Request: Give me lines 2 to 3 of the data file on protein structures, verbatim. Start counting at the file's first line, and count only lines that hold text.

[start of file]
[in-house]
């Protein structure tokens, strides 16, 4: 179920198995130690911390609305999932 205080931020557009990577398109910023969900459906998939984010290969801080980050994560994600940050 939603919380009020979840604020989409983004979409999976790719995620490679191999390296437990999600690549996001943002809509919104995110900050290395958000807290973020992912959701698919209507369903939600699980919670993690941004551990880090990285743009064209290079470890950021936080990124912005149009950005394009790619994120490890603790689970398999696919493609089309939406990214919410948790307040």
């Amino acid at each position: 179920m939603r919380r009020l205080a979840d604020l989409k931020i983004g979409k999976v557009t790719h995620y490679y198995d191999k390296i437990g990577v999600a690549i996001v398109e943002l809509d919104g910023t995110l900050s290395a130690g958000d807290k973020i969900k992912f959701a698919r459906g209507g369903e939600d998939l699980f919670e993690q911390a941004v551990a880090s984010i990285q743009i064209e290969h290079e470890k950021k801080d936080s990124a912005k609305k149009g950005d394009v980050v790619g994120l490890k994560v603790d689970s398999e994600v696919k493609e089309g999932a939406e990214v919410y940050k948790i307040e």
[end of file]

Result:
């Protein structure tokens, strides 16, 4: 179920198995130690911390609305999932 205080931020557009990577398109910023969900459906998939984010290969801080980050994560994600940050 939603919380009020979840604020989409983004979409999976790719995620490679191999390296437990999600690549996001943002809509919104995110900050290395958000807290973020992912959701698919209507369903939600699980919670993690941004551990880090990285743009064209290079470890950021936080990124912005149009950005394009790619994120490890603790689970398999696919493609089309939406990214919410948790307040």
């Amino acid at each position: 179920m939603r919380r009020l205080a979840d604020l989409k931020i983004g979409k999976v557009t790719h995620y490679y198995d191999k390296i437990g990577v999600a690549i996001v398109e943002l809509d919104g910023t995110l900050s290395a130690g958000d807290k973020i969900k992912f959701a698919r459906g209507g369903e939600d998939l699980f919670e993690q911390a941004v551990a880090s984010i990285q743009i064209e290969h290079e470890k950021k801080d936080s990124a912005k609305k149009g950005d394009v980050v790619g994120l490890k994560v603790d689970s398999e994600v696919k493609e089309g999932a939406e990214v919410y940050k948790i307040e």